Data everywhere! – Introduction to Quandl

Economists need data. In this post I want to introduce those of you who don’t know it to a magnificent data source – quandl.com. Quandl is an open source website that indexes a huge range of data – over 6,000,000 data sets according to the website – for almost every country on Earth. The bulk of these data appear to be financial but there is a wealth of socioeconomic data for many countries (see here for their list of health topics, for example).

One of the most useful things about Quandl is its ability to provide that data directly into a usable format. You can even download any of the datasets straight into R; here, I will show you how.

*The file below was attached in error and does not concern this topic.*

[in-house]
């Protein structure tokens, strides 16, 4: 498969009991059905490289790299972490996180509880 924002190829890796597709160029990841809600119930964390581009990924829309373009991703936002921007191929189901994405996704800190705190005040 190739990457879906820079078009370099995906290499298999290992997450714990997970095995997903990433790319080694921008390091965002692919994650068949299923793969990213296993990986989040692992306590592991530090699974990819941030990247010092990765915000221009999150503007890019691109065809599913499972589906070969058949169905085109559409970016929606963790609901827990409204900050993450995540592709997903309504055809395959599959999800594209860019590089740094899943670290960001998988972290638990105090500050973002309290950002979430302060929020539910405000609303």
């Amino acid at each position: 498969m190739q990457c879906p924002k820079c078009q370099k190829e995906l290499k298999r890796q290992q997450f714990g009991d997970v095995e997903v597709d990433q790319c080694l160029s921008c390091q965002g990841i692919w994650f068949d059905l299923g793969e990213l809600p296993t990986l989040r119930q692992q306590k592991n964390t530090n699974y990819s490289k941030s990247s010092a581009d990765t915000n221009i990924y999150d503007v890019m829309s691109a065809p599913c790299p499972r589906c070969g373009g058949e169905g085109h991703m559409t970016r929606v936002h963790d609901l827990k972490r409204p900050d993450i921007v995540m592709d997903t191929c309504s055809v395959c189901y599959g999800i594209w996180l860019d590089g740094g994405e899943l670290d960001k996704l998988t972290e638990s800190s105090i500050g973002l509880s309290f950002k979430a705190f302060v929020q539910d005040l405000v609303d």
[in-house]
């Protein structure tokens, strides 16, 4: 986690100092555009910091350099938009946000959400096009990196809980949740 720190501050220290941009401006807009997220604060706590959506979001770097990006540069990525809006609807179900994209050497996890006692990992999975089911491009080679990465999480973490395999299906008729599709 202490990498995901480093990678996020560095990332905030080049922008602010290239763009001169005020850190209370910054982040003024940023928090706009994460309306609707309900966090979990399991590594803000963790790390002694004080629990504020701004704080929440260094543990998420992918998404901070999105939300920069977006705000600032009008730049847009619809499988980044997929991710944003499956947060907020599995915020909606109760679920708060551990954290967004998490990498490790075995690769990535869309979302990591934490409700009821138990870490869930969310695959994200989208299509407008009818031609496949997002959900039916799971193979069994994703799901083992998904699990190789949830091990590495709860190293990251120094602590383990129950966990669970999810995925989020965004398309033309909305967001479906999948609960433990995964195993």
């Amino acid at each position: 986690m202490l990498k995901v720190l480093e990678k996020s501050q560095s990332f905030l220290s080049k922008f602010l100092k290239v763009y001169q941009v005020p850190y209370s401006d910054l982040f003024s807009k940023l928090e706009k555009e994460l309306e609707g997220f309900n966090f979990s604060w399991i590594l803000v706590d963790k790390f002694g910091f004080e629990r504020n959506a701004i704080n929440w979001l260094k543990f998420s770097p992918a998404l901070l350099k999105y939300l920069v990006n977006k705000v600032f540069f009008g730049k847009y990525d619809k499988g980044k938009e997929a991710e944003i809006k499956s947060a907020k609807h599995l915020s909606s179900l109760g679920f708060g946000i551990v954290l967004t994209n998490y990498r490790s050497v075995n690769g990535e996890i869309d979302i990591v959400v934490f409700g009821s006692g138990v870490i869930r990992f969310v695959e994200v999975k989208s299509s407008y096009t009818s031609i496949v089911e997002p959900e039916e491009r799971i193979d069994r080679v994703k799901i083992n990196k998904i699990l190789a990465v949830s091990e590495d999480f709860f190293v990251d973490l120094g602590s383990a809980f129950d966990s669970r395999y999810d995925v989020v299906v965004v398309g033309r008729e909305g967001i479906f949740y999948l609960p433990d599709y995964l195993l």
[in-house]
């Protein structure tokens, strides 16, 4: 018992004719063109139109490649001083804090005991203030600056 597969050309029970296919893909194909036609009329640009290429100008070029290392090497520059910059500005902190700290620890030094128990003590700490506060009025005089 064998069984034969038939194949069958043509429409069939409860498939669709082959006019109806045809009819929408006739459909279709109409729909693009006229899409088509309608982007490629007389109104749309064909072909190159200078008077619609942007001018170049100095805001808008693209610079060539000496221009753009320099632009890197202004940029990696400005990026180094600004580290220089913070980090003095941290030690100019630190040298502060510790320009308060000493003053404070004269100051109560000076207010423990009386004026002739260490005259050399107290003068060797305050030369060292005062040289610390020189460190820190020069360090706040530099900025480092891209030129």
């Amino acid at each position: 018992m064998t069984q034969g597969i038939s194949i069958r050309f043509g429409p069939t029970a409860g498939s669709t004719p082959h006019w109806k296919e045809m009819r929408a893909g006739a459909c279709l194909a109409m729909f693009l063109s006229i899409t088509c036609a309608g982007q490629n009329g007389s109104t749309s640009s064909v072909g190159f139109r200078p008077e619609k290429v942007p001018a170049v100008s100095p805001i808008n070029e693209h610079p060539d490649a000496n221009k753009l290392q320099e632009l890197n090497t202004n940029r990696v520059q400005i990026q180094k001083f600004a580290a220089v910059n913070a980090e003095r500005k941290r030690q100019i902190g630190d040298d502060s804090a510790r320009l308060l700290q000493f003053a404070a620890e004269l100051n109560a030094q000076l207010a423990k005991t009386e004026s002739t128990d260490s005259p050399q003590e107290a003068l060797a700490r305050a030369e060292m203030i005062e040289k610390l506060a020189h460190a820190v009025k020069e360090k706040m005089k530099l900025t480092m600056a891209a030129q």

Let’s look at total health spending as a proportion of GDP in the UK. We first find the dataset in Quandl (which is found here) and then click download where we have a number of options. In this case let’s opt for R.

quandl1

We copy and paste the code into R

df<-read.csv('http://www.quandl.com/api/v1/datasets/WHO/20600_56.csv?&trim_start=1995-12-31&trim_end=2010-12-31&sort_order=desc', colClasses=c('Year'='Date'))

And then we plot

ggplot(aes(Year,Value),data=df)+theme_bw()+labs(x="Year",y="Healthcare spending as % of GDP")+geom_line()

hcspendgdp
Simple. There is also an R package available in CRAN that enables you to access data from Quandl without using the website and customising the data set (selecting variables and dates). I suspect that this will make finding appropriate data much easier in future.

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